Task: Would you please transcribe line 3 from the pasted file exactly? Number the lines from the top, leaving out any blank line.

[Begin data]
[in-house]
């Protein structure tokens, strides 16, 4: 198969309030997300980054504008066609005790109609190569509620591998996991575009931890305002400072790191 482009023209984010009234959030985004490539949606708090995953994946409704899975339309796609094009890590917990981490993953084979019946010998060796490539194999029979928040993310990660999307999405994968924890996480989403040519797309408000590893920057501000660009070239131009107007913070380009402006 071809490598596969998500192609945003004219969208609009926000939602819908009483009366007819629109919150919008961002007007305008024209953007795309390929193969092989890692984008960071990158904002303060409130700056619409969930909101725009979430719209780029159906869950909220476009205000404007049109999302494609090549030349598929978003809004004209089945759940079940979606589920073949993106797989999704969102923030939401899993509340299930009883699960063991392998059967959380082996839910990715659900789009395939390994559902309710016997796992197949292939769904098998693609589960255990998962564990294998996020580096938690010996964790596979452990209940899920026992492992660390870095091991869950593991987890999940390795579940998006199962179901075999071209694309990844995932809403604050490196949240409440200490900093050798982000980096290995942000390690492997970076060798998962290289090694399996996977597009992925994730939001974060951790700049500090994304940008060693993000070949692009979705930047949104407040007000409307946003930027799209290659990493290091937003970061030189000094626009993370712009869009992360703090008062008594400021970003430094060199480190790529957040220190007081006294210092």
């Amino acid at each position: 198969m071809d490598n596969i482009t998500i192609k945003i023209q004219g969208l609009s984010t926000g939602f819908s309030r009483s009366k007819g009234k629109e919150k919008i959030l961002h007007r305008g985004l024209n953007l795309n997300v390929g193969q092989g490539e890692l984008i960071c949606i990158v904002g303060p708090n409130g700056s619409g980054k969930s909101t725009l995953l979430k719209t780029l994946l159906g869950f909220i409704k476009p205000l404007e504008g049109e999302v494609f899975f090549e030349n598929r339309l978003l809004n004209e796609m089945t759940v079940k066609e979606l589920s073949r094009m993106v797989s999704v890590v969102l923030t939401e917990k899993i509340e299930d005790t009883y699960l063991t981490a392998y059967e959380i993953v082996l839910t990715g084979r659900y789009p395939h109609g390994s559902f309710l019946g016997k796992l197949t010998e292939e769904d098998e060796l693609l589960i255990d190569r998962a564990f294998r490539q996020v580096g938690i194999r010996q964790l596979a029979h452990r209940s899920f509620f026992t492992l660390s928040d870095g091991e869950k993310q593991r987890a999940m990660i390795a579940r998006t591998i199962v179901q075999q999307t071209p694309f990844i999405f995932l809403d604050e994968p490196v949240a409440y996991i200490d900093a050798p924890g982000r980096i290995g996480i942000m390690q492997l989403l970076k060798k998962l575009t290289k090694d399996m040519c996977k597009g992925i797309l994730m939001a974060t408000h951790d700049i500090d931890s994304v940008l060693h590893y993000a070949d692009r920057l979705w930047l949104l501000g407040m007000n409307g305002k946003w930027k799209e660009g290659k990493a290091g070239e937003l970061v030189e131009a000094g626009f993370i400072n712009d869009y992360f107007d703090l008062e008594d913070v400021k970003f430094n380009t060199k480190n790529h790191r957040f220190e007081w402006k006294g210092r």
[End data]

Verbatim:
């Amino acid at each position: 198969m071809d490598n596969i482009t998500i192609k945003i023209q004219g969208l609009s984010t926000g939602f819908s309030r009483s009366k007819g009234k629109e919150k919008i959030l961002h007007r305008g985004l024209n953007l795309n997300v390929g193969q092989g490539e890692l984008i960071c949606i990158v904002g303060p708090n409130g700056s619409g980054k969930s909101t725009l995953l979430k719209t780029l994946l159906g869950f909220i409704k476009p205000l404007e504008g049109e999302v494609f899975f090549e030349n598929r339309l978003l809004n004209e796609m089945t759940v079940k066609e979606l589920s073949r094009m993106v797989s999704v890590v969102l923030t939401e917990k899993i509340e299930d005790t009883y699960l063991t981490a392998y059967e959380i993953v082996l839910t990715g084979r659900y789009p395939h109609g390994s559902f309710l019946g016997k796992l197949t010998e292939e769904d098998e060796l693609l589960i255990d190569r998962a564990f294998r490539q996020v580096g938690i194999r010996q964790l596979a029979h452990r209940s899920f509620f026992t492992l660390s928040d870095g091991e869950k993310q593991r987890a999940m990660i390795a579940r998006t591998i199962v179901q075999q999307t071209p694309f990844i999405f995932l809403d604050e994968p490196v949240a409440y996991i200490d900093a050798p924890g982000r980096i290995g996480i942000m390690q492997l989403l970076k060798k998962l575009t290289k090694d399996m040519c996977k597009g992925i797309l994730m939001a974060t408000h951790d700049i500090d931890s994304v940008l060693h590893y993000a070949d692009r920057l979705w930047l949104l501000g407040m007000n409307g305002k946003w930027k799209e660009g290659k990493a290091g070239e937003l970061v030189e131009a000094g626009f993370i400072n712009d869009y992360f107007d703090l008062e008594d913070v400021k970003f430094n380009t060199k480190n790529h790191r957040f220190e007081w402006k006294g210092r």